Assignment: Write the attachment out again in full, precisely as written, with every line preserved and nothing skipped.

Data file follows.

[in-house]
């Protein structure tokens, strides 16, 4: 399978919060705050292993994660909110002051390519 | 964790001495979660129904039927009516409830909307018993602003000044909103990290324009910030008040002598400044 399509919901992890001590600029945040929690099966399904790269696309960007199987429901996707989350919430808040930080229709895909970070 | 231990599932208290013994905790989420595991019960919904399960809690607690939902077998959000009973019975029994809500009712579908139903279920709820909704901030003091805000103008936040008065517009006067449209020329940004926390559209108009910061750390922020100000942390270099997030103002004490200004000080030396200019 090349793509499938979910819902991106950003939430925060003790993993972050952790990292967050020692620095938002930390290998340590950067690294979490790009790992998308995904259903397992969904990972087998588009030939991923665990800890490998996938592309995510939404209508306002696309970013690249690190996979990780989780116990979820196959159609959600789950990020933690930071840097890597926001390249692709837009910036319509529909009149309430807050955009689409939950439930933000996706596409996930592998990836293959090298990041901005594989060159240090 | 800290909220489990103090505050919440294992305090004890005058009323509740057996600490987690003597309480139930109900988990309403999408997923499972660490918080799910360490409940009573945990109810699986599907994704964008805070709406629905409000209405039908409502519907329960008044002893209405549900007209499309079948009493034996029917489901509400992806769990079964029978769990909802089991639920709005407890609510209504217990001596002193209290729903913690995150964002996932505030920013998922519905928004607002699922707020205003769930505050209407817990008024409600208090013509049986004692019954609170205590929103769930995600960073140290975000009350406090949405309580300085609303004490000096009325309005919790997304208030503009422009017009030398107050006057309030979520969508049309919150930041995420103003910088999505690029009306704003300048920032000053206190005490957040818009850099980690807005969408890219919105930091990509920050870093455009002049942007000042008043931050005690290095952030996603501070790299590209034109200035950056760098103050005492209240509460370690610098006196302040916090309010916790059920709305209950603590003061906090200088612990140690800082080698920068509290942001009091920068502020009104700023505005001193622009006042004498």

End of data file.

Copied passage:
[in-house]
């Protein structure tokens, strides 16, 4: 399978919060705050292993994660909110002051390519 | 964790001495979660129904039927009516409830909307018993602003000044909103990290324009910030008040002598400044 399509919901992890001590600029945040929690099966399904790269696309960007199987429901996707989350919430808040930080229709895909970070 | 231990599932208290013994905790989420595991019960919904399960809690607690939902077998959000009973019975029994809500009712579908139903279920709820909704901030003091805000103008936040008065517009006067449209020329940004926390559209108009910061750390922020100000942390270099997030103002004490200004000080030396200019 090349793509499938979910819902991106950003939430925060003790993993972050952790990292967050020692620095938002930390290998340590950067690294979490790009790992998308995904259903397992969904990972087998588009030939991923665990800890490998996938592309995510939404209508306002696309970013690249690190996979990780989780116990979820196959159609959600789950990020933690930071840097890597926001390249692709837009910036319509529909009149309430807050955009689409939950439930933000996706596409996930592998990836293959090298990041901005594989060159240090 | 800290909220489990103090505050919440294992305090004890005058009323509740057996600490987690003597309480139930109900988990309403999408997923499972660490918080799910360490409940009573945990109810699986599907994704964008805070709406629905409000209405039908409502519907329960008044002893209405549900007209499309079948009493034996029917489901509400992806769990079964029978769990909802089991639920709005407890609510209504217990001596002193209290729903913690995150964002996932505030920013998922519905928004607002699922707020205003769930505050209407817990008024409600208090013509049986004692019954609170205590929103769930995600960073140290975000009350406090949405309580300085609303004490000096009325309005919790997304208030503009422009017009030398107050006057309030979520969508049309919150930041995420103003910088999505690029009306704003300048920032000053206190005490957040818009850099980690807005969408890219919105930091990509920050870093455009002049942007000042008043931050005690290095952030996603501070790299590209034109200035950056760098103050005492209240509460370690610098006196302040916090309010916790059920709305209950603590003061906090200088612990140690800082080698920068509290942001009091920068502020009104700023505005001193622009006042004498």